Referring now to FIGS. 37 a-37 h, operation of the present orienter 230 will be described when the spike head 110 is in the up oriented position. In FIG. 37 a, the spike 34 is seen entering the track 250, and has nested in the groove 280 in the first stage holder 256, which is in the first position. In FIG. 37 b, the first driver 272 begins to extend, moving the spike 34 towards the handoff area 264. However, as the spike 34 reaches the outside bumper 284, the head 110, and specifically the tang 115 is engaged by the bumper. Thus, the movement of the spike 34 down the track 250 by the first driver 272 causes the head 110 to rotate counter-clockwise, so that the head 110 has rotated approximately 90 degrees compared to its initial position.

Next, in FIG. 37 c, the first driver 272 is fully extended, the first stage holder 256 is in the second position, and the spike 34 is inserted in the inside bumper plate 266, specifically in the transfer recess 282. In this same position, the spike 34 is accommodated in the groove 280 in the second stage holder 258. During this phase, the spike 34 does not rotate relative to the track 250, but instead follows the track in the orientation resulting from the rotation described above in FIG. 37 b. In FIG. 37 d, the second driver 274 begins to extend, carrying the spike 34 from the inside bumper plate 266. At this time, the spike head 110 engages the second ramped surface 300 on the outside bumper 260, and the head 110, and of course the spike 34 is again rotated counterclockwise to place the head in the heads up position.

Referring now to FIG. 37 e, the second driver 274 continues its extension, carrying the spike 34 down the track 250. In FIG. 37 f, at the limit of the extension of the second driver 274, due to the curvature of the track 250 at that point, the spike 34 is now positioned to enter the track outlet 254 in the desired head right orientation, which it retains as the spike travels to the outlet, seen in FIGS. 37 g-37 h. It will be noted that the outlet portion 254 of the track 250 has a narrower dimension to permit sliding action of the shank 106, but not axial rotation which might change the desired orientation.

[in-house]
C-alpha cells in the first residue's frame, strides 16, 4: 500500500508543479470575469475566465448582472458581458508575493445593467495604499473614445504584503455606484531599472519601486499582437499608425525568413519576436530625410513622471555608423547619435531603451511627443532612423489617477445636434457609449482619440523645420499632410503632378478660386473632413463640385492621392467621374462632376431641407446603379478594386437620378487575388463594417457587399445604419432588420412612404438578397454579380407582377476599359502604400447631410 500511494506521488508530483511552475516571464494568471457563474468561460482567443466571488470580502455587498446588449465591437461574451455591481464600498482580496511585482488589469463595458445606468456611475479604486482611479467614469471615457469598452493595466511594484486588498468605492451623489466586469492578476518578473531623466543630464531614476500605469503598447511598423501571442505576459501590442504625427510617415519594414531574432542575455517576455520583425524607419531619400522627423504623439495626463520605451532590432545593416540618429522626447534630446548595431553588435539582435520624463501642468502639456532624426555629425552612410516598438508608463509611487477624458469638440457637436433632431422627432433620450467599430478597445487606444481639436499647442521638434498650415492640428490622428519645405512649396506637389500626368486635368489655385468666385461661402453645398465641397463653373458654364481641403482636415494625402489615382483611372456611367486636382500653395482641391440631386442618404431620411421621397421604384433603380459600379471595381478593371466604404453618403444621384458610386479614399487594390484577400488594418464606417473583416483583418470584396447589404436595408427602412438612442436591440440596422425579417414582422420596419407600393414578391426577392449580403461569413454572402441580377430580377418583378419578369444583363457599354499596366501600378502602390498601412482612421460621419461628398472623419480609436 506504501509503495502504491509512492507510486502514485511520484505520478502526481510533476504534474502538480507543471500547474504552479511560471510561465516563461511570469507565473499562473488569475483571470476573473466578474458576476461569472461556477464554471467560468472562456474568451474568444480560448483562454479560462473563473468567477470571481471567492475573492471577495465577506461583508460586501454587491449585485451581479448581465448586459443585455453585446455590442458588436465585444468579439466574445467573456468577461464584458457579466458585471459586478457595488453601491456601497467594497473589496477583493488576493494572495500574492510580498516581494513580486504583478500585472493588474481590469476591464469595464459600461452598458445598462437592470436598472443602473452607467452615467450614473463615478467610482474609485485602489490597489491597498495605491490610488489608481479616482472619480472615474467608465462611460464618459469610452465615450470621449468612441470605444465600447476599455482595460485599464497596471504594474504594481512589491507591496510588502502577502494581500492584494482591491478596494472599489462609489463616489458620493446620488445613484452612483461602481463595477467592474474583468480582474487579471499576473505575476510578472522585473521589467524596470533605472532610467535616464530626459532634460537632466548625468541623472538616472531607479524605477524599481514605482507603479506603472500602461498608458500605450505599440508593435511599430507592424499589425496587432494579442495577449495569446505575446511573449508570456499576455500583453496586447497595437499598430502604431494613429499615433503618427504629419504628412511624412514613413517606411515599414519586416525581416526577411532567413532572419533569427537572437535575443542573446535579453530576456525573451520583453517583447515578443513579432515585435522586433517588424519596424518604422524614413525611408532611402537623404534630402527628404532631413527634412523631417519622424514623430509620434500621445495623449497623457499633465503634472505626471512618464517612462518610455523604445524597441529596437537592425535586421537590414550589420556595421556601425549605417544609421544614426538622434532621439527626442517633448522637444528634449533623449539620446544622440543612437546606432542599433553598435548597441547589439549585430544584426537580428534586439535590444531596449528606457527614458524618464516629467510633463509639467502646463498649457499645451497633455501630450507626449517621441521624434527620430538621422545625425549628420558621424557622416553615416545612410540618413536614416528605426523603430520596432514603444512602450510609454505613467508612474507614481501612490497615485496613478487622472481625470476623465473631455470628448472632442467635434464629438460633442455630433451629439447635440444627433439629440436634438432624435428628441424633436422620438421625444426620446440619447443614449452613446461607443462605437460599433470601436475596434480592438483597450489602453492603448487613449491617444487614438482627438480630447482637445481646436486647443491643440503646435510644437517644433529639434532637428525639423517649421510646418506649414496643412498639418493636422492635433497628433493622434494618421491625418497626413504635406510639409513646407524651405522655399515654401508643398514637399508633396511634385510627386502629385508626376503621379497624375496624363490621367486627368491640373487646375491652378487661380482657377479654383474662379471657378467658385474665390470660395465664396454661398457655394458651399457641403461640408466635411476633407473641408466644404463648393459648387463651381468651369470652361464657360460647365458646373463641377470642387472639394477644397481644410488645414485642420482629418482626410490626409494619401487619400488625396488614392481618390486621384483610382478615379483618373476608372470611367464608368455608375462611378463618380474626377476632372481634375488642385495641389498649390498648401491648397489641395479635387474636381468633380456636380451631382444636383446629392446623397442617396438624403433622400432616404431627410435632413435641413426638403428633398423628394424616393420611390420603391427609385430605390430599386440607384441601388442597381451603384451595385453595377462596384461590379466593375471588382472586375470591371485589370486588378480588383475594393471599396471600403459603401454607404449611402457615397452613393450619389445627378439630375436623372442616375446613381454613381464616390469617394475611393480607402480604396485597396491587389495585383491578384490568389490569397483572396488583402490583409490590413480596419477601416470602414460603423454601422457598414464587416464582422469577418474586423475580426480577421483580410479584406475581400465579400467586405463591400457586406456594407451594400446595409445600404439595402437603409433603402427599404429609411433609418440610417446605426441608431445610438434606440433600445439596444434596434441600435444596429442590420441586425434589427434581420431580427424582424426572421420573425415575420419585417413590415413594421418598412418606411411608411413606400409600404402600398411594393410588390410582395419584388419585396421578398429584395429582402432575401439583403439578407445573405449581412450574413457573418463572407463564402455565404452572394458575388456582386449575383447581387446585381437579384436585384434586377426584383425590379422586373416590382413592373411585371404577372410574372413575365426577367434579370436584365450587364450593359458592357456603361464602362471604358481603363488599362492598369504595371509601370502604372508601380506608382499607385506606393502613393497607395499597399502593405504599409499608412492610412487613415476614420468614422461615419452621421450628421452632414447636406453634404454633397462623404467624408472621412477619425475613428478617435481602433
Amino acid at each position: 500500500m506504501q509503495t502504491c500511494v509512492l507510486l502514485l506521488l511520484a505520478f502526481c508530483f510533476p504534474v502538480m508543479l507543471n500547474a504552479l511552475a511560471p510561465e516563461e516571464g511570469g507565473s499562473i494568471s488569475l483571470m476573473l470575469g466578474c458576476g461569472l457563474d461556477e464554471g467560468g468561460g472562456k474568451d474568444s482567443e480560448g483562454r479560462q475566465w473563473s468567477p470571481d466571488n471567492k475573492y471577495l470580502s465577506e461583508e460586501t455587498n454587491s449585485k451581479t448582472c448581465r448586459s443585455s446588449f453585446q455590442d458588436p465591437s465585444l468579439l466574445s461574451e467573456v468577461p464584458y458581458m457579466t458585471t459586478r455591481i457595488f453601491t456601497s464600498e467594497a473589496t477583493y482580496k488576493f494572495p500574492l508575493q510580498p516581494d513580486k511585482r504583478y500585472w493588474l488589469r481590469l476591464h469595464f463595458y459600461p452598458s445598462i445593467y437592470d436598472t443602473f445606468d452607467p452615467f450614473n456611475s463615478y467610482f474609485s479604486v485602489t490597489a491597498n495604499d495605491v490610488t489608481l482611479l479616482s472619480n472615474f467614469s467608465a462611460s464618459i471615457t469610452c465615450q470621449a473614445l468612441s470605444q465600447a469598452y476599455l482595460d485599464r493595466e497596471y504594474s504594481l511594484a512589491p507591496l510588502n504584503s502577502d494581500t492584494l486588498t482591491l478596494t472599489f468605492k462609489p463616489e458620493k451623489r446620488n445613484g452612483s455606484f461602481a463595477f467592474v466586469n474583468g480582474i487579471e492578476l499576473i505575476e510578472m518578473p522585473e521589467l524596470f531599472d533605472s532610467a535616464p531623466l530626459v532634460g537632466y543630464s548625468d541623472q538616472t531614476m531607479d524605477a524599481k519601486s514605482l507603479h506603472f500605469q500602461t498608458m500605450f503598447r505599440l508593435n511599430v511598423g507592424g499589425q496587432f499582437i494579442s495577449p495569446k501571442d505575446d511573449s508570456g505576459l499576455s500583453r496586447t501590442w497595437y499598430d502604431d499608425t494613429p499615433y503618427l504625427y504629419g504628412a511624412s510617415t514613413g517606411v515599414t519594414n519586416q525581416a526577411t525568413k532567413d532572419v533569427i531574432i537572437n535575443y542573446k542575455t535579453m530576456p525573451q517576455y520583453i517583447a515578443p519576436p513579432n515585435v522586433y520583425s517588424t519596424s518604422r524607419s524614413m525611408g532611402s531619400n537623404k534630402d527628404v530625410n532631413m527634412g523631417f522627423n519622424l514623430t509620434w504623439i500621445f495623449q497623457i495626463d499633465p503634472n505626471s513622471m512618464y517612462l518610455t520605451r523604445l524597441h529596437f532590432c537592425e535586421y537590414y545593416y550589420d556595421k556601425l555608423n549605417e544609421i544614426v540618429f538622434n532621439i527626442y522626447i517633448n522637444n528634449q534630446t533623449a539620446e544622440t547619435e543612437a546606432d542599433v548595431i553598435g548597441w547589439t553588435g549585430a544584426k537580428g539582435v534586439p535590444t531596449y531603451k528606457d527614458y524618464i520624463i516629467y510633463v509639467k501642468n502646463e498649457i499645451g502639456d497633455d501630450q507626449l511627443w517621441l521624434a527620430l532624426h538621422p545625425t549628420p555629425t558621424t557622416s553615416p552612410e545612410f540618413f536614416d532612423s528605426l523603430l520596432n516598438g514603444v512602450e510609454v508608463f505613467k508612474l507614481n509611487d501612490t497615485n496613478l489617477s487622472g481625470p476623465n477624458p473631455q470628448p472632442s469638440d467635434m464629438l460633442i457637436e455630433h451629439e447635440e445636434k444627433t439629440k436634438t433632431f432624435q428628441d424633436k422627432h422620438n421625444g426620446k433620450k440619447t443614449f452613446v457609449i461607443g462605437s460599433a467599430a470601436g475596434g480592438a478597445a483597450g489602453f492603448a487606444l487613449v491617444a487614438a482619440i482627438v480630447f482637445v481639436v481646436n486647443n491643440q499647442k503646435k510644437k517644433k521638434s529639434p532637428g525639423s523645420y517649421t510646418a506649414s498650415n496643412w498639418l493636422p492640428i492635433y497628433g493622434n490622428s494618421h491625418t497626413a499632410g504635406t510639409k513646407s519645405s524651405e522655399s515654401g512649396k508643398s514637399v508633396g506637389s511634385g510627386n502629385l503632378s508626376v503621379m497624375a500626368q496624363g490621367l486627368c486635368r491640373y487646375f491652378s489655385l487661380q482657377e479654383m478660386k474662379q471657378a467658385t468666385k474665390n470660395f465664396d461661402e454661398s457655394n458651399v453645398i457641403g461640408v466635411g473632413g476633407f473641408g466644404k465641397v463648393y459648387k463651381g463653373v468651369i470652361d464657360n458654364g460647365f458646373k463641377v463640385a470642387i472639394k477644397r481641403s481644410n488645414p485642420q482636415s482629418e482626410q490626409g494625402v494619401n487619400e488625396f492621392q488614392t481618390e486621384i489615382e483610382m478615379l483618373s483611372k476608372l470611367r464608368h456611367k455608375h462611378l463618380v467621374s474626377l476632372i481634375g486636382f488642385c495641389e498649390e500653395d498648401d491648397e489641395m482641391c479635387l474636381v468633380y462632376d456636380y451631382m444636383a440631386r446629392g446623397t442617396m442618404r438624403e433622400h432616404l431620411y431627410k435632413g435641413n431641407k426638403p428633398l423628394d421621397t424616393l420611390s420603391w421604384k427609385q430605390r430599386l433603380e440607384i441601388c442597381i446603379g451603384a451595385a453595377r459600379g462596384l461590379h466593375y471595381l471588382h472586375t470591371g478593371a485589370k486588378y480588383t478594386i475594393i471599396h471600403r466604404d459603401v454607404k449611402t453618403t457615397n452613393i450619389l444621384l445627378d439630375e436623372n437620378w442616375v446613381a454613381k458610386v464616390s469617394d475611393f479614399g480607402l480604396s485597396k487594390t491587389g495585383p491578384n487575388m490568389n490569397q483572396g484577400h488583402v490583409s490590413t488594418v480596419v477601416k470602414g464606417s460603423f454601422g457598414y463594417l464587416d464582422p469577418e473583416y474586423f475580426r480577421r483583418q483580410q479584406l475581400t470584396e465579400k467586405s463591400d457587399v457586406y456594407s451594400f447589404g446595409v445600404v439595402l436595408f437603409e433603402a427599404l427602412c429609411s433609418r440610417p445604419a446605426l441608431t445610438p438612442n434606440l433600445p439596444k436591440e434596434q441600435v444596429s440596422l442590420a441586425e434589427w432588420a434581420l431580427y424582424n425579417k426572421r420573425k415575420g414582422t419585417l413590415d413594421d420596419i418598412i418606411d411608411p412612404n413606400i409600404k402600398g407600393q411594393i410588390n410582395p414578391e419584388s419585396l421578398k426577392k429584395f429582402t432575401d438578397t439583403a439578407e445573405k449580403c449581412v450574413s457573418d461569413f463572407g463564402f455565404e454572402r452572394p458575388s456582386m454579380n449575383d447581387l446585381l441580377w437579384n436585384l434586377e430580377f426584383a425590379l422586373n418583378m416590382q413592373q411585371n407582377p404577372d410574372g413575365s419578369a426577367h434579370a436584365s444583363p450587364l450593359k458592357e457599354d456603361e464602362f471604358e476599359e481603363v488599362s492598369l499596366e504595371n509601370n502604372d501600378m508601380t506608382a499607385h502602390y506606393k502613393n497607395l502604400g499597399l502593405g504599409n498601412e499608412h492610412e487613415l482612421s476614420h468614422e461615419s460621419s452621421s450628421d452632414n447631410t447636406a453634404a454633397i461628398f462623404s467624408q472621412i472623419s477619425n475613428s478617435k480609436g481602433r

Referring now to FIGS. 38 a-38 h, operation of the present orienter 230 will be described when the spike head 110 is in the down oriented position. In FIG. 38 a, the spike 34 enters the track 250, and is accommodated in the groove 280 of the first stage holder 256. In FIG. 38 b, since the tang 115 faces the inner edge 304 of the track 250, it fails to engage the outside bumper 260. As such, the spike 34 retains its head orientation as the first driver 272 reaches full extension. In FIG. 38 c, the spike 34 reaches the inside bumper plate 266 and is engaged in the transfer recess 282. In FIG. 38 d, as the second stage holder 258 carries the spike 34 down the track 250, the spike has a head up orientation, which it retains as the second driver 274 fully extends, and the head 110 also fails to engage the outside bumper 260 or the inside bumper 302, since the tang 115 is facing up, as seen in FIG. 38 d. Referring now to FIG. 38 e, as the second driver 274 extends, the head 110 retains its position.

Referring to FIG. 38 f, at the end of the travel of the second driver 274, the spike 34 reaches the outlet 254 in the desired head right orientation, which it retains as the spike exits the orienter as seen in FIGS. 38 g-38 h.

Referring now to FIGS. 39 a-39 h, operation of the present orienter 230 will be described when the spike head 110 is in the head left oriented position. In FIG. 39 a, the spike 34 has entered the track 250, and is accommodated by the groove 280 in the first stage holder 256. Next, in FIG. 39 b, as the first driver 272 extends, due to the left facing orientation of the tang 115, the outside bumper 260 is not engaged, and the spike retains its orientation through the extension of the first driver. In FIG. 39 c, the spike 34 enters the transfer recess 282 in the head up orientation.

Referring now to FIG. 39 d, as the second stage holder 258 engages the spike 34, since the tang 115 faces the outside bumper 260, the engagement of the tang upon the second ramped surface 300 causes the spike 34 to rotate counter clockwise, so that the spike is in the head up orientation. This is the only orientation in which the spike 34 is manipulated by the ramped leading surface 288 of the outside bumper.